Thoughts on higher education and jobs

7 August 2011

If you are coming out of college today without a specific skill or experience in a area where your degree is focused, don't be surprised if you can't find a job. According to a recent article in CNN Money, 85% of college grads are moving back home before finding a job. 1

Peter Thiel's announcement of his 20 under 20 program where he also mentioned he thought there was a looming bubble in higher education because people blindly invested in higher and higher cost degrees assuming that the value would never go down. This got me thinking a lot about the value of my own higher education and whether it was worth it.

I have been in a twitter debate at length with one of my professors about whether there is a bubble in higher education. Based on the previously mentioned stats, the continuously upward trend of tuitions, and seeming lack of knowledge graduates command when they hit the real world (and I attend a state university which is by comparison to most, cheap). He states that the value of a degree over the long term greatly outweighs current college graduate's problems, pointing to facts like people with an undergraduate degree make $1M more over their working careers than non-college graduates [2]. Which that gap is even wider if you have a more advanced degree. He also pointed out that job growth is in areas that require advanced degrees.

My first reaction was that this census data wasn't showing the latest trends, that our economy and society is moving so fast now that 9 year old data is is massively out of date. But he responded with data that showed income is still going up (as of 2008) [3]. So is my argument complete bust? Is higher education in its current form the greatest thing since sliced bread?

I still don't think so and let me tell you why.

I think these advanced degrees are devaluing undergraduate degrees, making them stepping stones to a higher education requirement, but I suppose that is what happens as human knowledge continues to increase year after year. It takes us longer to learn everything we need to know. That I'm okay with, but I think undergraduate degrees should come down in price accordingly.

The bigger problem, I think, is the number of college students graduating without a real skill or real work experience. I'm not talking about engineers, accountants, or graphic designers (although you can argue the quality of K-State's graphic design program). I'm talking about Management majors, Marketing majors, Philosophy or mostly anything that falls under a Bachelor's of Arts degree and yes probably Entrepreneurship majors like me. Either these colleges fail to teach an actual skill that can be used immediately in a career or the people they produce vary so wildly in their quality, who knows if they'll find a job.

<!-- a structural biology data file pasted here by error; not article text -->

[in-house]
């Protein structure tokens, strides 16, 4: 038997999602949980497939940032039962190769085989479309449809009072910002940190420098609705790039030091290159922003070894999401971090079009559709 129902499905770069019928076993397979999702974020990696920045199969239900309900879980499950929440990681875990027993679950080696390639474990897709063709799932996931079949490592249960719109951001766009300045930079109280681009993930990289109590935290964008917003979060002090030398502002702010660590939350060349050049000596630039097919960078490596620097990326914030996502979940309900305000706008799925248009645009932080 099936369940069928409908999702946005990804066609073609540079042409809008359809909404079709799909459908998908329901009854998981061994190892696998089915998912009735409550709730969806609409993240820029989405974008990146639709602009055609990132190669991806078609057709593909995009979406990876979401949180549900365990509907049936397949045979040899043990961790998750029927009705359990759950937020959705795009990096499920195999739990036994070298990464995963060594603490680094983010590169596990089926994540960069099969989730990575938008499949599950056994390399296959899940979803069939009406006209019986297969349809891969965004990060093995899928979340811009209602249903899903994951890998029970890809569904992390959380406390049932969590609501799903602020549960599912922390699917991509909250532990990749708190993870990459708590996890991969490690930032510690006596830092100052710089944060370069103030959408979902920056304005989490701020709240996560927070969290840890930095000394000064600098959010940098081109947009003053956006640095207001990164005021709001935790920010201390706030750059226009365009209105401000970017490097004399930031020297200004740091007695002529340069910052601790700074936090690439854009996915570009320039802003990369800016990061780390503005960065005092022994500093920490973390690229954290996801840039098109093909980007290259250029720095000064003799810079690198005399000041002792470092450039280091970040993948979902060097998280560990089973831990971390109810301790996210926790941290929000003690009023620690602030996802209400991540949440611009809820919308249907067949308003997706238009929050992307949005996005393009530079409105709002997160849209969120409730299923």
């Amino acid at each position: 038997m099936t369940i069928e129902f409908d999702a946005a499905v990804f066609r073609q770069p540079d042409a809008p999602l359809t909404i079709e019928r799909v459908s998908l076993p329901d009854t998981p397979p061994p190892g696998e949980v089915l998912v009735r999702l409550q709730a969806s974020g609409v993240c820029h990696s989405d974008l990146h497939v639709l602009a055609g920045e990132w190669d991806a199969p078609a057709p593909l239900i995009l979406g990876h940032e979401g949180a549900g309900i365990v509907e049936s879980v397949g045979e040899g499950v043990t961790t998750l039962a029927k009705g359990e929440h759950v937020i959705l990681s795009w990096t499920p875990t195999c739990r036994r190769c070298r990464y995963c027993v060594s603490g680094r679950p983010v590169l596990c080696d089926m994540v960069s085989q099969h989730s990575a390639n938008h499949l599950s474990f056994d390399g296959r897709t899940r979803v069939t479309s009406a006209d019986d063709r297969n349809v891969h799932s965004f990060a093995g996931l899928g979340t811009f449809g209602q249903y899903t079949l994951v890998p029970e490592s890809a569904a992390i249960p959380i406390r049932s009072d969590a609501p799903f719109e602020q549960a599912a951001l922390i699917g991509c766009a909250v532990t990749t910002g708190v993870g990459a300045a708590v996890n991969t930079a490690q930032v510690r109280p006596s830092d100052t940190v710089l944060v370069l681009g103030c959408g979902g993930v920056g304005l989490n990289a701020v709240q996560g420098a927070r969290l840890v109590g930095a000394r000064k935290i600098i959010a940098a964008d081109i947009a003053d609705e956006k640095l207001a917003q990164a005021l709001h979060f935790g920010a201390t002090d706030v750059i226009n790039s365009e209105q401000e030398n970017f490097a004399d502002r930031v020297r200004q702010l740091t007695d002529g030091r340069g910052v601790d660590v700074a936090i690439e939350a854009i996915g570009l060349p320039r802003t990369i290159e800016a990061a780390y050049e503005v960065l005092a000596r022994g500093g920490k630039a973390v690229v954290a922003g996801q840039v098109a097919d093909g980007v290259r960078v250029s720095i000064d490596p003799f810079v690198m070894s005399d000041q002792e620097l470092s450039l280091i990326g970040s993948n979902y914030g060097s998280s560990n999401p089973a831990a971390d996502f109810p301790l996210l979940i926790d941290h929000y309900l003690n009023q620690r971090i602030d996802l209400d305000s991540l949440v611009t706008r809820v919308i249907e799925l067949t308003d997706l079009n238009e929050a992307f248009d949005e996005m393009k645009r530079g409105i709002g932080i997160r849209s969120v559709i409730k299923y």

It takes 10,000 hours to master a skill.

That is roughly 4-5 years depending on how much time you can spend on it per day. Why aren't we forced to start mastering a skill in college? Don't get me wrong some of people are forced to master a skill, Engineers are forced into understand Calculus and Differential equations and alot of other Math related stuff that has real value in their field. Computer Science students are taught fundamentals of programming and have to spend hours writing code (still not sure about how practical K-State's CS department is, I think it could use some real life, cutting edge application think: NoSQL and Event Driven programming). Accounting majors are forced to do accounting, same with Finance, and Graphic design.


But the rest of us, we sit in lecture halls, mindlessly memorizing knowledge.

Last semester, I went to my Business Law I class a total of 5 times. I'm sure the class met at least 45 times, thats roughly 11% attendance. I got a high B in the class. All I had to do was memorize the Notes. I don't need to memorize Management theories or how to do Market Research or how to characterize a Market, or how to calculate my break-even point. I can read a book, or better yet, Google it. Its not rocket science, as long as you understand the basic vocabulary you can catch on pretty quick.

There are jobs, Google or Facebook and many other start up companies are constantly looking for software developers, they just require you have a skill.

I think the solutions involves thinking about higher education differently that we do now. I think we need to force students to pick a skill or skill(s) and a field of study. The field of study will cover things like Management Theory or Business Law. The skill would be focused on practice and experience in the chosen area, things like Sales, Accounting, Finance, Graphic Design, Programming.

Somewhere in Malcolm Gladwell's Outliers he states something like: There is no significant difference in success of someone with an IQ of 120 and an IQ anywhere higher than 120. Which simplifies as: being smarter than someone else isn't always a requirement, there is simply smart enough, and not smart enough. I have a feeling that the domain knowledge you learn in the field of study piece of my solution operates quite like this. If you are truly interested in something, you only need to be taught the basics before you can start keeping up to date on your own, without having to take tests and memorize notes. You simply pop open Google Reader every morning, check out whats going you are up to date.